Business and TAFE spin skills shortages

No labour shortage, no skills shortage

As an Adelaide resume writer, I have strong and evidence based research on the labour market, so it’s gratifying to have someone in a senior research position agree with me.

Professor John Buchanan, a labour economist at the University of Sydney, said the Australian Bureau of Statistics figures on unemployment and underemployment showed there was “no absolute shortage of labour”, though sometimes people needed training on the job.

Buchanan said for decades employers had engaged in “labour market filleting” – referring to the best cut of steak – by employing the prime workforce of fit, healthy people in their late 20s and early 30s. They also hired cheap overseas labour instead of older workers.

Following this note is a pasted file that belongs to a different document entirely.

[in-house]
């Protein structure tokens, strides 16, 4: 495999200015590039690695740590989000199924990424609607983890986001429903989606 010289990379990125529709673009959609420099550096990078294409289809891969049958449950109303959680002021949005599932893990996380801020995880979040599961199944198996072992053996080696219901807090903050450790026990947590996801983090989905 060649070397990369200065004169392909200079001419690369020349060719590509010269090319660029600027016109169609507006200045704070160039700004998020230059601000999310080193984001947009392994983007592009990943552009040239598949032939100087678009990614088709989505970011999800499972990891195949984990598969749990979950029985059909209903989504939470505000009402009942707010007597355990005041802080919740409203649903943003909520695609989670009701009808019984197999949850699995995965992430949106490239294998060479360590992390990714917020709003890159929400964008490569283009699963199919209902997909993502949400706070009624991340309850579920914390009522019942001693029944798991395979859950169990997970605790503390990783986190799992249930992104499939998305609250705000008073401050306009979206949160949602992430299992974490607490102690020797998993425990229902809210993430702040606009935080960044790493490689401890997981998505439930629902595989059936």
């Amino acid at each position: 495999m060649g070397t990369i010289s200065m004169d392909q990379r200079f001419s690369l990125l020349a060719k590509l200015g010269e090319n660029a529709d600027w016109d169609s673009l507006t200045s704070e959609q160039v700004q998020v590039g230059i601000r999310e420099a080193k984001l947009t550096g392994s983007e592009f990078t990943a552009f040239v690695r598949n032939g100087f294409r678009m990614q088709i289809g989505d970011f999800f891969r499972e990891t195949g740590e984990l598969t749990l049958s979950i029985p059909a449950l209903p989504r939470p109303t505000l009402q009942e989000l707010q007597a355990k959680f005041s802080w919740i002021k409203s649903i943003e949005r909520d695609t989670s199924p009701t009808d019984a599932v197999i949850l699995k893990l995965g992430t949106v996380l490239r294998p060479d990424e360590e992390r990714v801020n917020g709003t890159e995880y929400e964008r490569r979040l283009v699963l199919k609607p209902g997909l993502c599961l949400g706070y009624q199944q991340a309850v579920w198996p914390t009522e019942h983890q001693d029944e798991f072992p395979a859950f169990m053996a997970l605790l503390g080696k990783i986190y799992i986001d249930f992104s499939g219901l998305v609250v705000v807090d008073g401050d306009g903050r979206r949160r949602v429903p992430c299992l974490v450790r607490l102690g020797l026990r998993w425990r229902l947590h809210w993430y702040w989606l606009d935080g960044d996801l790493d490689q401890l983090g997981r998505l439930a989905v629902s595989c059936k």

Brendan Coates, economic policy program director at the Grattan Institute, said the term ‘skill shortages’ was overused.

“We should be fairly sceptical of claims of skills shortages because many are based on asking employers ‘can you find workers at the prevailing wage that you’re offering the staff?’,” he said.

“The obvious answer is wages need to rise in order to attract workers from other sectors.”

The business and training sectors beat-up the so-called ‘skills shortage’ because it’s in their best interests to do so.

The other reason employers say there are skills shortages was until recently, job seekers had to apply for 20 jobs a month to get the dole.

Employers were bombarded with applications for positions from people who had few, if any of the skills required.

Employers falsely thought there was a skills crisis.

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